I'm also hearing very worrying noises from Conservative party sources. Once installed, these boxes could be re-purposed - given an appropriate act of parliament - to implement secret blocking orders against overseas websites.

My source claims these blocking provisions could be enacted late on in the development of the Communications Bill around 2014.  Such moves will be seen as more palatable if the cost of installing the technology was already borne by earlier legislation.

As for the surveillance aspect there's already a spanner in the works as, since this plan was formulated 5 years ago many websites such as Facebook, Twitter and Gmail allow access via secure HTTPS communications.

The government used to have in theory had the capability to monitor HTTPS (clarify: by exploiting  procedural weaknesses in the SSL certification chain), although not without potentially alerting a tech-savvy operator. Moves by Google and Mozilla to rethink who we trust to issue SSL certificates will thwart this particular man-in-the-middle attack vector but that doesn't mean there aren't others.

My biggest worries are that this approach to scan and interpret the content of our communications will be open to abuse, will yield results for only minor offences and mid-level criminals, will place an emphasis on capabilities-based policing when what the internet sorely needs is a community or consensual-based approach to policing (as any good neighbourhood cop knows), will lead to a costly arms race as new services launch that attempt to evade monitoring, and will create a security back-door for our entire communications network that ultimately will reduce not improve our cyber security.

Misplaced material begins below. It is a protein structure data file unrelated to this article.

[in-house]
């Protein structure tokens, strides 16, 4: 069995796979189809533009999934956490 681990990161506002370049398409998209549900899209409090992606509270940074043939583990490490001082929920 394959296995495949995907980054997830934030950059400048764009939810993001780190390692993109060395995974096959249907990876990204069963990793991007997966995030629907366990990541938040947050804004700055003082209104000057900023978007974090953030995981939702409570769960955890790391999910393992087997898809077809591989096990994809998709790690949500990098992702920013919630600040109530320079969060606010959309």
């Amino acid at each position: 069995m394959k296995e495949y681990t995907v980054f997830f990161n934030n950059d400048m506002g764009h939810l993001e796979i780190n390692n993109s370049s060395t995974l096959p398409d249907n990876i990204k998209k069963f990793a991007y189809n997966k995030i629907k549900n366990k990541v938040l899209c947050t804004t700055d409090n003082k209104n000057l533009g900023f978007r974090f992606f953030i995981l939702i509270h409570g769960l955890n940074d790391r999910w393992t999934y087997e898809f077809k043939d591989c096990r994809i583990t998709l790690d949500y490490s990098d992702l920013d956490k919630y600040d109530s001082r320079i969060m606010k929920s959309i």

Part 2: we must not allow the government to back-door our entire communications infrastructure.

@JamesFirth

3 comments:

  1. The government have had these plans for a long, long time now, and you can't blame the current administration entirely for their strange eagerness to pursue this insane proposal - they only voiced opposition to the plans so as to draw voters away from Labour while Labour held the reins of power; a move in a political game of chess, nothing more. Since we've discovered that both parties basically eat at the same trough, it's become clear that the Ministers had no real plans to shelve this project at all, did they?

    We all now need to get tech savvy here, upgrading our internet connections, anonymising our access to the web and avoiding posting sensitive data to Google and Facebook. Also, if you have access to a service which provides secure emails outside of the ISP services and the public email accounts such as Hotmail, Yahoo Mail, Gmail etc., sign up for those accounts.

    All legitimate users of the internet, myself included, have a right to privacy and to enjoy conversations free from snooping by a judgmental, paranoid, terrified government that knows it has pushed too far and that expects a backlash any day now.

    ReplyDelete
  2. Unfortunately the people who still manage to trust the government and police will say that if you have nothing to hide why hide it. The answer is plain and simple to most normal people - who you send xmas cards to, what you twitter about Strictly Come Dancing, the colour of your boxers, or opinions about train timetables, to take a few example,s are all private and should only be available to who you choose even though they are of no real consequence.
    The up-side is that the government and police will end up with data overload and won't be able to see the wood for the trees and as Alex, the previous poster said, security will inevitably deteriorate.
    Britain is getting overloaded with snooping; from excessive CCTV to street mounted car registration, and even face recognition, cameras.
    It's time the government, police and local authorities understood that they are our servants and what we do 'upstairs' whilst they are 'downstairs' is none of their business.

    ReplyDelete
  3. With whom have the Home Office officials responsible for/involved in this bill exchanged communications, at what times and in what numbers?

    No _content_ involved there, but I suspect they would claim that this information must be kept secret, as part of the war against %_BADTHING.

    ReplyDelete